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Battle for Aleppo: Chaos in the streets as civilians flee army onslaught

Thousands of civilians flee fighting as battle for city nears endgame. But those in the rebel-held east do not find safety, only more violence
Syrian civilians walk over rubble with their belongings to flee fighting in Sakhur (Reuters)

Sakhur, Aleppo, SYRIA - The sound of bombs and gunfire is close and unrelenting as the refugees pick their way through the rubble littering the streets. Laden with suitcases, they arrive in the Sakhur district of Aleppo from areas to the north now engulfed in fighting, only to find yet more violence.

Others have already decided this district of eastern Aleppo is a place where they can no longer hide - amid the chaos on the streets, long-time residents are moving out as others move in, trying to beat the rapid advance of pro-government forces as they inflict defeat after defeat on the rebels who have held this area since 2012.

Civilians have begun to flee the onslaught in their thousands - 10,000 are said to have crossed into either government or Kurdish held areas over the weekend. The tide of humanity shows no sign of relenting. But no one knows where or when this will end - they are simply running.

From his apartment window in Sakhur, one resident describes a new wave of destruction over the weekend, and a flood of refugees from the northeast of the city where rebel lines have collapsed.

"Hundreds of people are outside on the streets unsure of where to go for food and shelter," said the resident, who did not wish to be named. "People are leaving their homes with suitcases and whatever they can carry because they are desperate and afraid for their lives."

And all the while, the bombs continue to fall. Abu Modar, who lives in the same block, said the building was hit twice yesterday by artillery fire. "We don't know where to go and just want the bombing to end so we can figure out where to go and live our lives normally," he said.

In Ansari, another area in the east of Aleppo, the situation is the same: "Disastrous," said Ibrahim Abu al-Leith, a spokesman for the White Helmets rescue group.

"There is mass displacement and morale is in the gutter. People are sleeping in the streets. They don't have anything to eat or drink, but neither do we," he told the AFP news agency.

'There is mass displacement and morale is in the gutter. People are sleeping in the streets.'

What many residents of eastern Aleppo had feared for so long is beginning to happen - according to the government's Russian allies, almost half of rebel-held areas have fallen in the last few days, buckling under the pressure of siege warfare, air attacks, starvation, and, many have said, abandonment by the international community.

Yasser Youssef, an official from the Nureddin al-Zinki rebel group, said the government's advance was the result of support from Russia and Iran, both staunch allies of Damascus.

"For all the past years, we have resisted with the primitive means we have had, but today we're resisting Iran and Russia," he said.

"The regime was over five years ago, but today we're fighting armies and militias from every corner of the globe."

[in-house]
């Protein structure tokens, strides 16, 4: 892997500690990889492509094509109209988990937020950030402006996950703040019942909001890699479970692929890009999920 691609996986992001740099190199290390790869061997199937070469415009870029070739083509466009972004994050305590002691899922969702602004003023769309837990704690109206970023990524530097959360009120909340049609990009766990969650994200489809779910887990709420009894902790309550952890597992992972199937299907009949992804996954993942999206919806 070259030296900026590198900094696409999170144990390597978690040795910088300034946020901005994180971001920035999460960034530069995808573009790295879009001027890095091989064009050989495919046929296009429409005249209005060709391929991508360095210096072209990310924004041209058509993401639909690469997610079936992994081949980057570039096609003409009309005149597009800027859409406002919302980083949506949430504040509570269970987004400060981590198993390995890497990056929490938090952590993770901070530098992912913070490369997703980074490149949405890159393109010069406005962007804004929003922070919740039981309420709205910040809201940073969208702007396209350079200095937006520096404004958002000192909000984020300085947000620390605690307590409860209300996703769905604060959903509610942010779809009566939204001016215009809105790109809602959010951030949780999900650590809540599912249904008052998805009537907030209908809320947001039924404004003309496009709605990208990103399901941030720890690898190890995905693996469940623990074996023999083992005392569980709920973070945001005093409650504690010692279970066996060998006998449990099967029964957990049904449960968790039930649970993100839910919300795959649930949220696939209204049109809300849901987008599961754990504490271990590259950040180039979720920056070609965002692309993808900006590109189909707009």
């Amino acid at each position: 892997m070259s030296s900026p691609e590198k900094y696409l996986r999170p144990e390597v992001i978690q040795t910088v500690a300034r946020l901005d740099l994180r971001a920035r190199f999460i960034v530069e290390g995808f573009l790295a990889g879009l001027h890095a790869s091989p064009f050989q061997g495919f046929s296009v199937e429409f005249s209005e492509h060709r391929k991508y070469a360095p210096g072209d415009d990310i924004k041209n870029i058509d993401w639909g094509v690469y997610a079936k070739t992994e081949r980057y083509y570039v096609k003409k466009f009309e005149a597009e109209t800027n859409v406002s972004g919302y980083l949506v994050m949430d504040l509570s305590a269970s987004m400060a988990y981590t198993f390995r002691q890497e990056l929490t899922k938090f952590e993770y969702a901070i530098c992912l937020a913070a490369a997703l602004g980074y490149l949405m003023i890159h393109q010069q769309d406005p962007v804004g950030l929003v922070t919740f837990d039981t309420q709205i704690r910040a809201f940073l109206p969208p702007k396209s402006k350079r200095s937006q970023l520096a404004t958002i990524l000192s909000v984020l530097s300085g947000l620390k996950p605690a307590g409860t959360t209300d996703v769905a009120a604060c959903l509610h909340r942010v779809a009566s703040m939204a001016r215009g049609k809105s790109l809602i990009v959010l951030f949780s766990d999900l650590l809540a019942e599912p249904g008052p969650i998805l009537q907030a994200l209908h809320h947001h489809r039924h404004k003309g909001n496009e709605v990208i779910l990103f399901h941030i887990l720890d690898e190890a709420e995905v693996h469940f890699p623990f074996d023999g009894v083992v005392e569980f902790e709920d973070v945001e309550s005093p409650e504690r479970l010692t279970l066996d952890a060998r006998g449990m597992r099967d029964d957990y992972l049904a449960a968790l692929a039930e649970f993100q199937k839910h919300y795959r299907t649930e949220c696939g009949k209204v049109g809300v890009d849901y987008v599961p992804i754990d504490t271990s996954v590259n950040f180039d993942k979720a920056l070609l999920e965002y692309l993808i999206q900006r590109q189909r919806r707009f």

The question of whether to run hangs heavy in the air for many civilians spoken to in Sakhur. Modar fears that his family will become homeless like many Syrians who decided to stay in east Aleppo.

Fatima Zehra, Modar's neighbour, stands in her doorway as her five children cry in the background. The family have endured another sleepless night because of constant shelling. What can she do?

"The kids do nothing but cry because they are too hungry and afraid of the bombs," Zehra said. "I have nothing to give for them to eat and the schools are all closed meaning the kids do nothing but stand in these corridors waiting for this hell to end."

Perhaps the end is coming. But it is not the end that many had hoped for, and endured so much for in the long months of siege warfare.

With government forces inflicting the worst defeat on the opposition in four years of fighting, rebel forces have retreated to secure their frontlines. But their enemies are showing no signs of resting.

Food rations given by the World Food Programme before UN access was cut off in July ran out in November with aid workers saying that people in the city's east are "just days" from starvation.

Winter has also forced many to build makeshift fires in their homes with many burning whatever they can get their hands on in a bid to cook food and keep warm. 

On Monday, the Syrian Observatory for Human Rights reported that, along with Sakhur, the rebels had lost Haydariya and Sheikh Khodr. 

Syria's al-Watan newspaper, which is close to the government, said the army was advancing quickly.

It said the next stage of the operation would be "to divide the remaining area into security districts that will be easily controlled and to capture them successively".

The advance would then "push the gunmen to turn themselves in... or accept national reconciliation under the terms of the Syrian state".

For the people of eastern Aleppo, as well as the gunmen, the offer of "national reconciliation" has been often been extended, and always refused.

But for the tide of humanity on the streets of Sakhur, Ansari and other districts in the east, the breaking point appears to be coming.

This article is available in French on Middle East Eye French edition.